4) If you don't like the music or change your mind you are stuck, you cannot resale a download all you can do is hit the DELETE button and loose $20 - $30. With a real SACD, if you decide you no longer want it you can resale it and recoup much of your cost to purchase new music. So you are royally screwed if you don't like the download.

Lossy low resolution 44.1kHz downloads

After my success with the 256 kbps DRM-free version of Pomp and Pipes, I was ready to try more lossy downloads but 99 cents for a song and $9.99 for a disc worth of music just sounded like too much especially since I am buying most of my new SACDs for around $15 each so I tried a few monthly programs to get the cost down.

Monthly Program download sites I have tried:

Audio Lunchbox:

Offers new independent music with various monthly programs and 50 free song downloads (credits) for signing up. 40 song downloads (credits) per month $9.99 and 125 song downloads (credits) per month $24.99. Credits can be used for individual song downloads or you can use 10 credits to purchase an entire recording even if it has more than 10 song/selections.


Offers new independent music with various monthly programs. 30 song downloads per month $9.99; 50 Song Downloads per month $14.99; 75 Song Downloads per month $19.99.


Offers new independent music with various monthly programs and 30 free song downloads (credits) for signing up. 30 song downloads per month $9.99.

All three of these sites offer DRM-free MP3 files encoded at 192kbps (VBR) using LAME encoders. The sound quality of all three were quite good to excellent when up-sampled to the CD format and transferred to CD-R. In the their original form on the computer or recorded in MP3 form on CD-R the sound was usually good.

After downloading I recommend creating a play list in iTunes and then burning to CD-R by clicking "Burn Disc", iTunes will up-sample to the CD format using AIFF. Remember most CD-Rs have a maximum playing time of 80 minutes.

Alternately if playing quality is not important and you just want a few 8 hours you can create an MP3 disc. Go to Preferences, click advanced, click Burning and change disc format to MP3 CD. Create a play list in iTunes and quit once you get close to 700 MB it's time to burn a CD-R click "Burn MP3" iTunes will burn a CD in the MP3 format. I made one of these and it is 8 hours and 20 minutes long, make sure you CD player can play MP3.

Free legal download sights I use:


The free tracks are provided by the recording artists themselves, many of which are not signed to any label. The artists submit their music, bio, art and a link to their web site or a link to a site that sells their recordings (if they have any). Most of the artists that have recordings are mostly unknown and sold by indie distributor CD Baby.

CNET confirms that it is indeed the artists own work being submitted and usually gives a short review, All music files are scanned to remove any spyware or viruses. Most artists with recordings for sell provide a couple of free MP3 downloads or even no MP3 downloads but streaming audio which is the entire song or track not just 30 seconds of it. So this is a form of advertising for independent artists to get their works heard. If there is any hanky-panky by their artists they get their page pulled.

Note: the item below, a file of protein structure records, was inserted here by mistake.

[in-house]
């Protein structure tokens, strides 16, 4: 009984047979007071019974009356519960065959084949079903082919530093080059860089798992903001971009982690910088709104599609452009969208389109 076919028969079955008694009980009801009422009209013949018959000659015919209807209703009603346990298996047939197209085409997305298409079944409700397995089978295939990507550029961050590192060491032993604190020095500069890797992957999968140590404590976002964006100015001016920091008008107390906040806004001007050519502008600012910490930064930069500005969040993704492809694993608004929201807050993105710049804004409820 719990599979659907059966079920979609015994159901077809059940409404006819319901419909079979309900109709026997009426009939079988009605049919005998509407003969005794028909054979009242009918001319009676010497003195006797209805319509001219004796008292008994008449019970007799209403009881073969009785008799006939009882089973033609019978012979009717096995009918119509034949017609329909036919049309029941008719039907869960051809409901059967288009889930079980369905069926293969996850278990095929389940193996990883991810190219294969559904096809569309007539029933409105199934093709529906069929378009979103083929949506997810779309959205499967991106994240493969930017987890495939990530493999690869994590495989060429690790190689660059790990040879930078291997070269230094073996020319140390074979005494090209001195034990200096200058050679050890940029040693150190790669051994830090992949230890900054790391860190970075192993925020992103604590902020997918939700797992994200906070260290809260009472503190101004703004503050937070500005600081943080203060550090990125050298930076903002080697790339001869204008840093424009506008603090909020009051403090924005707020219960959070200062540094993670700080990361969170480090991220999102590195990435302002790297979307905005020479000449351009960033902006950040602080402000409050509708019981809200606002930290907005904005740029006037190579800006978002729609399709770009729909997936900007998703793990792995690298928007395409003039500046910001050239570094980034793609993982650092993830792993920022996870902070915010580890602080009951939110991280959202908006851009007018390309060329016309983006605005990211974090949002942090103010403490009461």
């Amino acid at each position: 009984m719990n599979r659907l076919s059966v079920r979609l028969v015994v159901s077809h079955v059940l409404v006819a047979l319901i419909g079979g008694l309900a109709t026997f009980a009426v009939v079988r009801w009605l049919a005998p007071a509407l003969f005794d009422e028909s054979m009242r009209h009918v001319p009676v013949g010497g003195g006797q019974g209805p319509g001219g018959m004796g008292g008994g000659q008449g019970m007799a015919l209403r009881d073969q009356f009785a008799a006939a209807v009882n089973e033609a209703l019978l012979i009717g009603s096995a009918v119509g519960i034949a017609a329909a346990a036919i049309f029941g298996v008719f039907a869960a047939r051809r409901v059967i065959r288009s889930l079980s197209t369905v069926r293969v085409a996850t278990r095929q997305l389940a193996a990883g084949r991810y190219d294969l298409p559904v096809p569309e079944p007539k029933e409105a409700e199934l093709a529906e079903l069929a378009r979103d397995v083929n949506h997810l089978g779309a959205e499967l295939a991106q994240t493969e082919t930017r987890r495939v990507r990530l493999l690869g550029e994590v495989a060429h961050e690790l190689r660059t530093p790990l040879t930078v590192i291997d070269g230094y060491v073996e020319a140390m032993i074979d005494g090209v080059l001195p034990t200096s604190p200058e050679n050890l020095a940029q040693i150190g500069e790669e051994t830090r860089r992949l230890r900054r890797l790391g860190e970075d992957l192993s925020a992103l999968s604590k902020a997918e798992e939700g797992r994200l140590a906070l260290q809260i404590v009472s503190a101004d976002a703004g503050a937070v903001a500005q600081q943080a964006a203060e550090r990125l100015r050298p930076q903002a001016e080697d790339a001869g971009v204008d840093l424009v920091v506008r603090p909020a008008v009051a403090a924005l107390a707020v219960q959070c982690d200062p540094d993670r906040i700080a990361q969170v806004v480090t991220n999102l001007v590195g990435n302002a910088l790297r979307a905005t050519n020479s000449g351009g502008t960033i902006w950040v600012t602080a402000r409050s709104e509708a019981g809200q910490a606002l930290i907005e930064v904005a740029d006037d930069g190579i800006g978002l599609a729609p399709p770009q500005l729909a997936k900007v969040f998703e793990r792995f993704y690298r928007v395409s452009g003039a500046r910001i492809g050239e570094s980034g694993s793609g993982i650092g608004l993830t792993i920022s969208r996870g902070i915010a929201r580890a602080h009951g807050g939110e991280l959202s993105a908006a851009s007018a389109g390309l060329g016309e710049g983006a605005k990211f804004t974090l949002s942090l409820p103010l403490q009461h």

All music at CNET is totally free, DRM-free MP3 files encoded at 192kbps. I have discovered lots of great music from The sound quality ranges from totally awful to superb. Some sound so good it is shocking! I would say I like about 1 in 20 I sample. Cruising is some of the most fun I have had in decades and believe it or not some of my very favorite music was discovered here, I recommend this site highly!


I have also downloaded at lot of free tracks from as they are also DRM-free MP3 files encoded at 256kbps. If you get on their mailing MP3 mailing list you will be linked to new free MP3 files each week. Most MP3 files are free for a limited time only.

iTunes also has free tracks some DRM-free and some not. They have three new MP3 music track each week, which are free for one week only. The DMR-free files are AAC at 256kbps and sound very good to excellent. The protected files are AAC at 128kbps and cannot be recorded to CD-R, they sound fair.

Why I prefer a CD-R instead of the original music file from my computer?

I'm not overly impressed with the sound quality of my Mac mini though my Sennheiser HD-580 Headphones but it is good enough to tell if I like a piece of music. It stills sounds digital even when playing uncompressed music files and 24/96 high resolution music files. I believe it would be imperative to get an outboard DAC using the USB output to get analog-like non-digital sound from my computer. By contrast my iPod Shuffle sounds better and often quite analog-like. However when I record my music files to CD-R, the resulting CD played on my Yamaha DVD S-1700 Universal, even from compressed files as low as 192kpbs, sounds very analog-like with little trace of a digital sound.

I am so happy with the sound of music files recorded to CD-R that I really don't feel the need to actually play music from my computer, but there is also the problem of having to use a 30 foot or so cable as my computer is at my desk, which is on my north wall and my stereo on my west wall. If I was to move my computer to where my stereo is, how would I hook up the mouse, keyboard, printer, monitor and DSD modem? It all just seems too impossible and I am afraid it would be so digital in the end.

Also I do not like a monitor turned on when I listen to music, so for me CD-Rs make more sense than the original music files as I can even turn off the display on my Yamaha and of course the overhead lights. Then I can listen in total darkness except the three small on indicator lights from the SACD player, pre-amp and amp.

So I use my Mac mini to download DRM-free music I then transfer to CD-Rs and listen to the CD-Rs.

325kbps MP3 to CD-R versus gold CD

Pomp and Pipes - Frederick Fennell, Dallas Wind Symphony (Reference Recordings)

Before burning: 44.1kHz MP3 256kbps 163.7 MB

After burning: 44.1kHz AIFF Audio File 686.8 MB

I had downloaded a 325kpbs of Reference Recordings Pomp and Pipes from iTunes and recorded it to CD-R and then compared the last cut Weinberger's "Schwanda: Polka and Fugue" with the same version from Reference Recordings 24k Gold XLO Test and Burn-in CD. And guess what I like the 325kbps music file up-sampled to CD-R using AIFF sounded better to me than the Gold CD, and this is something I consider totally impossible but I have done this comparison though both speakers and headphones six times and I am still shocked. The CD is HDCD encoded and I currently don't have an HDCD decoder, so it may just be the 325kbps to CD-R sounded better because it is not HDCD encoded? I have a lot of higher resolution music files to CD-R that sound better to me than CD. Of course non of my CD-Rs come close to the sonic realism of SACDs.